One thing about technical artefacts that needs to be explained is how their physical make-up, or structure, enables them to fulfil the behaviour associated with their function, or, more colloquially, how they work. In this paper I develop an account of such explanations based on the familiar notion of mechanistic explanation. To accomplish this, I (1) outline two explanatory strategies that provide two different types of insight into an artefact’s functioning, and (2) show how human action inevi- tably plays (...)
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  42. Francisco Flores (1999). Einstein's Theory of Theories and Types of Theoretical Explanation. International Studies in the Philosophy of Science 13 (2):123 – 134.score: 276.0
    In this paper I draw on Einstein's distinction between “principle” and “constructive” theories to isolate two levels of physical theory that can be found in both classical and (special) relativistic physics. I then argue that when we focus on theoretical explanations in physics, i.e. explanations of physical laws, the two leading views on explanation, Salmon's “bottom-up” view and Kitcher's “top-down” view, accurately describe theoretical explanations for a given level of theory. I arrive at this conclusion through an analysis (...)
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  43. Kenneth F. Schaffner (2000). Behavior at the Organismal and Molecular Levels: The Case of C. Elegans. Philosophy of Science 67 (3):288.score: 276.0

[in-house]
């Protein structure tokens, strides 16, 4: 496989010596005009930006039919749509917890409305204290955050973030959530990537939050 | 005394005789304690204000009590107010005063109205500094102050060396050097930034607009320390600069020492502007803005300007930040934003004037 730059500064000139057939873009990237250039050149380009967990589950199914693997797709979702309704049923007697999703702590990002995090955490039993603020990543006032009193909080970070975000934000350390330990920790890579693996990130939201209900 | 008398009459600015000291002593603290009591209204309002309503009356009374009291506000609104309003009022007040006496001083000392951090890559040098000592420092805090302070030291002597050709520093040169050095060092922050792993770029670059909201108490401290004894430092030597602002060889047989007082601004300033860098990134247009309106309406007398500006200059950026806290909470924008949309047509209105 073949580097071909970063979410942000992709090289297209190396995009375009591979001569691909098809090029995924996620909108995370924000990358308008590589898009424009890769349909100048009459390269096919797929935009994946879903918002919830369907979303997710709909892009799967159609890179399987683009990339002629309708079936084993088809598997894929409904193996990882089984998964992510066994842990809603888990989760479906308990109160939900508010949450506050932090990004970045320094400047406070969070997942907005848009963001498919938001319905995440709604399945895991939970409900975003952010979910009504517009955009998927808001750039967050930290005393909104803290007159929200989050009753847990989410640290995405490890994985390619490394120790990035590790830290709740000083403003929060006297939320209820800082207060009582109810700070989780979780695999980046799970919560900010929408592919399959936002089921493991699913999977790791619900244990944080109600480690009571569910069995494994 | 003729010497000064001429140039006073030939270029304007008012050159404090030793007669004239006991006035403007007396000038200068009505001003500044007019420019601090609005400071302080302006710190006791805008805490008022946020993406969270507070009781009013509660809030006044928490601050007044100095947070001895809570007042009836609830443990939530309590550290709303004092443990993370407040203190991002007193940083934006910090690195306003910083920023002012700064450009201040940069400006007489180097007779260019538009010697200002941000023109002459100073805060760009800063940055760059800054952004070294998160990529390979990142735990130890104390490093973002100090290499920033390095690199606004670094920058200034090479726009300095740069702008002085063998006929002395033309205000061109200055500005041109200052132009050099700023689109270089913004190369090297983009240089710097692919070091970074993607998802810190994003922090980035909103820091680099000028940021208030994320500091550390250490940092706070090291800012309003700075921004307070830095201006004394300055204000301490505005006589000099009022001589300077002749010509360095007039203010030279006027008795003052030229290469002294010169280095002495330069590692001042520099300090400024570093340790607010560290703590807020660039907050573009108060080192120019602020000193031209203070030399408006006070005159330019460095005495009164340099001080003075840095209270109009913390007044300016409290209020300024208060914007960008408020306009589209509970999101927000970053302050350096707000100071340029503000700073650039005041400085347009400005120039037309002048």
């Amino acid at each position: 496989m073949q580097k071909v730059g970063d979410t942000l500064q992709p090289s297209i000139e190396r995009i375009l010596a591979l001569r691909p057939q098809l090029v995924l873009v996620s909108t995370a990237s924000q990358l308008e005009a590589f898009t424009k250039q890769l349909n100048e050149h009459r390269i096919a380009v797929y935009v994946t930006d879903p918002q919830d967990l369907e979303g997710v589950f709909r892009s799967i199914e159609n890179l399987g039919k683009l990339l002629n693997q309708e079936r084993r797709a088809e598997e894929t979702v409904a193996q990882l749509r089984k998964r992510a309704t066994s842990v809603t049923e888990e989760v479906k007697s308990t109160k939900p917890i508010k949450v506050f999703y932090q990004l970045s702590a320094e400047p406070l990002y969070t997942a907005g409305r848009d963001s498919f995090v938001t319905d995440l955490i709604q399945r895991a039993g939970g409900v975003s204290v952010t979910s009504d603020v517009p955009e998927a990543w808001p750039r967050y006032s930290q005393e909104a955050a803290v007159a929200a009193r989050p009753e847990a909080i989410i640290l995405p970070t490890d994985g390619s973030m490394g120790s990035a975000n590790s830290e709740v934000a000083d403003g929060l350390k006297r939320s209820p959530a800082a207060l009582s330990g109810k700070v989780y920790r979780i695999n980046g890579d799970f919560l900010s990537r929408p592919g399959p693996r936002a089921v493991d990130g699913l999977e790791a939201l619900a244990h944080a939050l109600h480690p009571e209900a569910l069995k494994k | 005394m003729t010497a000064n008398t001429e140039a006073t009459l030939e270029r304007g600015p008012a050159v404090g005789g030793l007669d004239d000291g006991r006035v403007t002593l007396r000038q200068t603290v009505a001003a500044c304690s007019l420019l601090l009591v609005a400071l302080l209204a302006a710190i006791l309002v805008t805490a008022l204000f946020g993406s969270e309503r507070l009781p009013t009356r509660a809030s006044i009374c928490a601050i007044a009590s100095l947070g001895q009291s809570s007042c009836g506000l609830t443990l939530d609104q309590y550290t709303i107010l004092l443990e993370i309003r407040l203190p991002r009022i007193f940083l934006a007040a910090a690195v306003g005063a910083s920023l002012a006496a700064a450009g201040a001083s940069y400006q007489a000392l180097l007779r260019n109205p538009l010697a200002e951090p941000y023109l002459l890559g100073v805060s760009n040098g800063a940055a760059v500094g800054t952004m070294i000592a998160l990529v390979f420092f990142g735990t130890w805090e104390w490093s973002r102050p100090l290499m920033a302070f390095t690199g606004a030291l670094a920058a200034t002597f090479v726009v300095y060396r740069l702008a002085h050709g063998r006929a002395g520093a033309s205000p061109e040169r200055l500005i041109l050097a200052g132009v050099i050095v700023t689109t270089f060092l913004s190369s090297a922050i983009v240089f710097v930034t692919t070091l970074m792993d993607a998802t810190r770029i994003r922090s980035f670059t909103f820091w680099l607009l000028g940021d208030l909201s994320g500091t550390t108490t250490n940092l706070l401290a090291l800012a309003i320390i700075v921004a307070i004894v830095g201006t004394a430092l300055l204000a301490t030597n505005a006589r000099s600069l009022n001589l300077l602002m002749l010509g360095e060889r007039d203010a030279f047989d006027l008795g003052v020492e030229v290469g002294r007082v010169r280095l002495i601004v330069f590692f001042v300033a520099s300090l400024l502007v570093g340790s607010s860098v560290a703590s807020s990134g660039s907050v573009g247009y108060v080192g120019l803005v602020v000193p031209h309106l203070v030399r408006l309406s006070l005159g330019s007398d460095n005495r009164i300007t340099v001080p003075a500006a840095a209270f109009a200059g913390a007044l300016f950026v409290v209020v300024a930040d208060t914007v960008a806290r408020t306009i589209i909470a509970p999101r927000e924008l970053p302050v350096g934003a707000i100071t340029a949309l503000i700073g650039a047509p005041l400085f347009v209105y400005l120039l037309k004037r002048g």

Caenorhabditis elegans (C. elegans) is a tiny worm that has become the focus of a large number of worldwide research projects examining its genetics, development, neuroscience, and behavior. Recently several groups of investigators have begun to tie together the behavior of the organism and the underlying genes, neural circuits, and molecular processes implemented in those circuits. Behavior is quintessentially organismal--it is the organism as a whole that moves and mates--but the explanations are devised at the molecular and neurocircuit levels, (...)
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  44. Johnny Hartz Søraker (2014). Continuities and Discontinuities Between Humans, Intelligent Machines, and Other Entities. Philosophy and Technology 27 (1):31-46.score: 270.0
    When it comes to the question of what kind of moral claim an intelligent or autonomous machine might have, one way to answer this is by way of comparison with humans: Is there a fundamental difference between humans and other entities? If so, on what basis, and what are the implications for science and ethics? This question is inherently imprecise, however, because it presupposes that we can readily determine what it means for two types of entities to be sufficiently different—what (...)
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  45. Doug Mann (1999). The Limits of Instrumental Rationality in Social Explanation. Critical Review 13 (1-2):165-189.score: 268.0
    Abstract The goal of social explanation is to understand human action, both individual and collective. To do so successfully we must explain action on three distinct (but intertwined) levels: the actors? intentions, the meaning that actors and interpreters ascribe to action, and the structural ideals that govern action. Each level of explanation has certain types of rationality associated with it. Only on the level of intentionality does instrumental rationality assume a prime importance, yet even there it must (...)